Category Archives: Blog

Head of the Gorgon Preview on InnerSPACE

i can tell just by looking at you that you’re dying for a status update on Head of the Gorgon. The old-school graphic adventure game based on Greek mythology was created by the world’s largest game jam team, Project Overboard, a few short weeks ago at TOJam.

This past week, SPACE Channel dropped by to shoot a segment on the game for InnerSPACE. The show’s host, Ajay Fry, voices Perseus in the game. You’ll also get your first glimpse at Medusa, who is voiced by Toronto comic Hunter Collins.

Head of the Gorgon is due out soon. All the proceeds go to sending kids to computer camp. Donate now before it becomes cool!

Gallery: Ponycorns at Maker Faire 2012

Here’s a nice little selection of pictures from the Digital Game Museum’s exhibit of Sissy’s Magical Ponycorn Adventure at Maker Faire 2012 in San Mateo, which included two playable copies of the game, Cassie’s original crayon drawings, T-Shirts and limited-edition Ponycorn plushies (in jars, natch). Big thanks to the Museum for including our game!

Sissy's Magical Ponycorn Adventure at Maker Faire

Sissy's Magical Ponycorn Adventure at Maker Faire

Sissy's Magical Ponycorn Adventure at Maker Faire

Sissy's Magical Ponycorn Adventure at Maker Faire

Sissy's Magical Ponycorn Adventure at Maker Faire


My more mature colleagues warn me not to be too “precious” about my work. i get my back up at that, because to me it’s akin to saying “don’t be too passionate” about it. But i’ve seen preciousness in the capital-I Indie scene lately, and i now feel i have a better sense of what my colleagues are warning about.

This week, yet another capital-I Indie game developer – one of the Elite – has had their game “cloned”, and the community has become butthurt on their behalf (as i write this, the developers themselves haven’t officially commented).

The game was Johann Sebastian Joust. In it, each player holds a Playstation Move motion controller and must move through the physical space in time to a Bach piece. If a player moves out of time with the music, his controller blinks off and he’s “out”. So the game is a challenge to swat at each others’ controllers to send those players out of the game, while still moving in time to the music yourself.

Johann Sebastian Joust at Indiecade 2011

Joust co-creator Doug plays his game at Indiecade 2011 while i sit nearby with Ponycorns, butthurt and criminally un-awarded (not pictured)

i Hate All the Things

Here’s a bit of disclosure: i didn’t particularly like Joust when i saw it at IndieCade (after it beat out my own game for the Community Impact award), but it was clear that lots of other people did. When i played JS Joust at GDC this year, i waited a long time for a turn, and then was swatted “out” almost immediately by someone who had been in for a few rounds. i don’t like a game where i instantly fail my first time and then have to wait a long time before i can try again. As a day camp counsellor in my youth, i tried to avoid playing eliminate-and-wait games with my group, where kids would get killed early and would wait around starting small fires while everyone else played and had fun. Remember that our own games press absolutely destroyed Silicon Knights because of Too Human‘s overlong resurrection sequence. “Just let me play again already!”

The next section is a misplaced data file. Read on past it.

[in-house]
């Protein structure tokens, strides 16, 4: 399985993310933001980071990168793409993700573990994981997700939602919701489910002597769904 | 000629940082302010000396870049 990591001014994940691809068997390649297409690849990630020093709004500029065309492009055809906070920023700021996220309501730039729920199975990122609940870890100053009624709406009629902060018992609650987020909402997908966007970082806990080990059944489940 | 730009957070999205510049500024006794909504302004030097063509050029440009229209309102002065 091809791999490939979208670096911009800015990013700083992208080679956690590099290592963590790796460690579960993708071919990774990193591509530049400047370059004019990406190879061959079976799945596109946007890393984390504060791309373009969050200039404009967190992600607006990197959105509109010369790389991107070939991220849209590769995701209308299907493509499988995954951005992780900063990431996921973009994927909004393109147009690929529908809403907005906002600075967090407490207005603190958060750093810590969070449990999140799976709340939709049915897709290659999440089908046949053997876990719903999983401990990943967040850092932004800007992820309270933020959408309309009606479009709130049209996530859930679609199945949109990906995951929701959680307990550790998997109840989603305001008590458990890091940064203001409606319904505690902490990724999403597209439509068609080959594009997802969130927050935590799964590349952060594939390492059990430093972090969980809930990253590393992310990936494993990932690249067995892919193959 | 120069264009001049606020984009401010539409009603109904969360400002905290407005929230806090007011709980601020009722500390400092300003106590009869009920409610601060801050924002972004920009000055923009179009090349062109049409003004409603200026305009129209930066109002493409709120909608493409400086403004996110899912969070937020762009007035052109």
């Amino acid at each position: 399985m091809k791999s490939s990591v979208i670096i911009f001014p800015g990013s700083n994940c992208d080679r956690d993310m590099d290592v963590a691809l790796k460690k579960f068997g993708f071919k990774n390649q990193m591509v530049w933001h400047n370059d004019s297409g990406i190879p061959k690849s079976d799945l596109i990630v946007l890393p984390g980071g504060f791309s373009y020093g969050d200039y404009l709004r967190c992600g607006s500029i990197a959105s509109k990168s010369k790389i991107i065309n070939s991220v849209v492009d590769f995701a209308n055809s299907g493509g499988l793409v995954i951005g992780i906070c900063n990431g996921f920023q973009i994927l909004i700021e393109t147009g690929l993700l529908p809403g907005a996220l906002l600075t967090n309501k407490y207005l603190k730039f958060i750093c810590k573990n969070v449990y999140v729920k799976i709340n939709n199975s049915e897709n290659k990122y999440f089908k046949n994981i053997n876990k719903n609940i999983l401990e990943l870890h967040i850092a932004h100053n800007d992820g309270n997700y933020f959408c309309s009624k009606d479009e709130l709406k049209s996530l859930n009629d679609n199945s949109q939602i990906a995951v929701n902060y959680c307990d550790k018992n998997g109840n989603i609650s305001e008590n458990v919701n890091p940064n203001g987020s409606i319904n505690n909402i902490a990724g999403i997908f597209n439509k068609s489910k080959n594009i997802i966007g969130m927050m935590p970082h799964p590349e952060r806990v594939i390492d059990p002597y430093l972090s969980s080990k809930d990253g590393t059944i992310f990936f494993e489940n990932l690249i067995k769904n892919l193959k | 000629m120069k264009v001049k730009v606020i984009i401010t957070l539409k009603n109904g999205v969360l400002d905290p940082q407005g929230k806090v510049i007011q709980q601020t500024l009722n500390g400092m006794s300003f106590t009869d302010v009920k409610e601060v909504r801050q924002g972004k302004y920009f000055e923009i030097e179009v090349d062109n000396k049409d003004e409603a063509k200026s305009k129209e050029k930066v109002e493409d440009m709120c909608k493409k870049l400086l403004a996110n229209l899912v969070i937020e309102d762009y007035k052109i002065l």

Johann Sebastian Joust at Indiecade 2011

Sitting out: the very definition of unfun. (Photo by Amanda Summerlin)

While i’m at it, i didn’t enjoy World of Goo, i was bored by Fez, and i thought the writing in Braid was utter tripe (although i did enjoy the rest of the game … except for the special stars, because they were so much bullshit). i didn’t play past the first chapter of Sword and Sworcery because it didn’t grab me, and i felt The Graveyard and Passage were supremely pretentious. But that’s okay. The fact that i didn’t go nuts for these games doesn’t mean that you can’t enjoy them, and it shouldn’t taint your own view of them. Feel free to dump on my upcoming game Spellirium if it’s not your cup of tea. Different people like different things, and that’s fine: media is never objectively good. i hope we can agree to that, at least.


The exception, of course, is Rushmore, which is OBJECTIVELY the greatest movie ever made.

The Slimiest Form of Flattery

What we may not be able to agree to is my opinion on the fact that there’s a new game on the iTunes store that is similar to JS Joust, and that that, too, is perfectly alright. What’s happened is that a game that i’ve only ever seen at festivals and conferences, being closely overseen (or downright babysat) by one of its creators, with a setup requiring special equipment that not a lot of people own, AND a laptop, AND an external sound system … a game that don’t think i can even purchase ? (i checked the developers’ site, and their store is closed. Let’s say i buy 16 Move controllers and get all my friends together and hook my laptop up to an external speaker that i’m inexplicably lugging around … can i buy Johann Sebastian Joust? i don’t think i can. Please let me know if i’m mistaken here.) Anyway, what’s happened is that a game similar to THAT game has now been made available on the iPhone, a device that magnitudes more people own than they do Move controllers. These players can now access the similar game and play it wherever they want, and it’s far more likely their friends can join in with them … and when they’re finished, there’s no special tear-down. Just put the game back in your pocket.